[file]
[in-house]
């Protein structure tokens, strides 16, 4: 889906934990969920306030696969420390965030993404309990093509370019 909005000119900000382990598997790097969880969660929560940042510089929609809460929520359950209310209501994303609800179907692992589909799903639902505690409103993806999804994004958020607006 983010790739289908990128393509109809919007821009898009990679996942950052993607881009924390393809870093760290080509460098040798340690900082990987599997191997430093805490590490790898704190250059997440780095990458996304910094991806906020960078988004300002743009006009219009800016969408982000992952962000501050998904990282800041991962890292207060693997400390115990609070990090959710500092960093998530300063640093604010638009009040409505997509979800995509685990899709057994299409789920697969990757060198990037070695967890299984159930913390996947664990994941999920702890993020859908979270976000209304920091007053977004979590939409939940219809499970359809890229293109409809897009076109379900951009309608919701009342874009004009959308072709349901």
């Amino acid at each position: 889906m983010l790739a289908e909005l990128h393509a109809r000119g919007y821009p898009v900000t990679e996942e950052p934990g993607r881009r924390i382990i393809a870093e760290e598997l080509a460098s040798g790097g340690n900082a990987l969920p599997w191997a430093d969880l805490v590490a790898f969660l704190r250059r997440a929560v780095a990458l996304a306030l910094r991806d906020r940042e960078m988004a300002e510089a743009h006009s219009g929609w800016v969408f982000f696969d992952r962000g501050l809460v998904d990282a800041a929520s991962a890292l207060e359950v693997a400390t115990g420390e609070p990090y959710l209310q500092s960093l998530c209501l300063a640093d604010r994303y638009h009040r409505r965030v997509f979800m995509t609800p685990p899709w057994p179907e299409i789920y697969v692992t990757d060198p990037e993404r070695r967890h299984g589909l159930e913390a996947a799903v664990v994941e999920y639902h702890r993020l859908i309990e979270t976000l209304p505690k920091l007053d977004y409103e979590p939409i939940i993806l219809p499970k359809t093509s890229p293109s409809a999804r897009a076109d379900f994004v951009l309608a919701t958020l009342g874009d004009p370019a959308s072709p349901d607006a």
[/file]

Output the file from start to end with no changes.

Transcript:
[in-house]
């Protein structure tokens, strides 16, 4: 889906934990969920306030696969420390965030993404309990093509370019 909005000119900000382990598997790097969880969660929560940042510089929609809460929520359950209310209501994303609800179907692992589909799903639902505690409103993806999804994004958020607006 983010790739289908990128393509109809919007821009898009990679996942950052993607881009924390393809870093760290080509460098040798340690900082990987599997191997430093805490590490790898704190250059997440780095990458996304910094991806906020960078988004300002743009006009219009800016969408982000992952962000501050998904990282800041991962890292207060693997400390115990609070990090959710500092960093998530300063640093604010638009009040409505997509979800995509685990899709057994299409789920697969990757060198990037070695967890299984159930913390996947664990994941999920702890993020859908979270976000209304920091007053977004979590939409939940219809499970359809890229293109409809897009076109379900951009309608919701009342874009004009959308072709349901």
């Amino acid at each position: 889906m983010l790739a289908e909005l990128h393509a109809r000119g919007y821009p898009v900000t990679e996942e950052p934990g993607r881009r924390i382990i393809a870093e760290e598997l080509a460098s040798g790097g340690n900082a990987l969920p599997w191997a430093d969880l805490v590490a790898f969660l704190r250059r997440a929560v780095a990458l996304a306030l910094r991806d906020r940042e960078m988004a300002e510089a743009h006009s219009g929609w800016v969408f982000f696969d992952r962000g501050l809460v998904d990282a800041a929520s991962a890292l207060e359950v693997a400390t115990g420390e609070p990090y959710l209310q500092s960093l998530c209501l300063a640093d604010r994303y638009h009040r409505r965030v997509f979800m995509t609800p685990p899709w057994p179907e299409i789920y697969v692992t990757d060198p990037e993404r070695r967890h299984g589909l159930e913390a996947a799903v664990v994941e999920y639902h702890r993020l859908i309990e979270t976000l209304p505690k920091l007053d977004y409103e979590p939409i939940i993806l219809p499970k359809t093509s890229p293109s409809a999804r897009a076109d379900f994004v951009l309608a919701t958020l009342g874009d004009p370019a959308s072709p349901d607006a």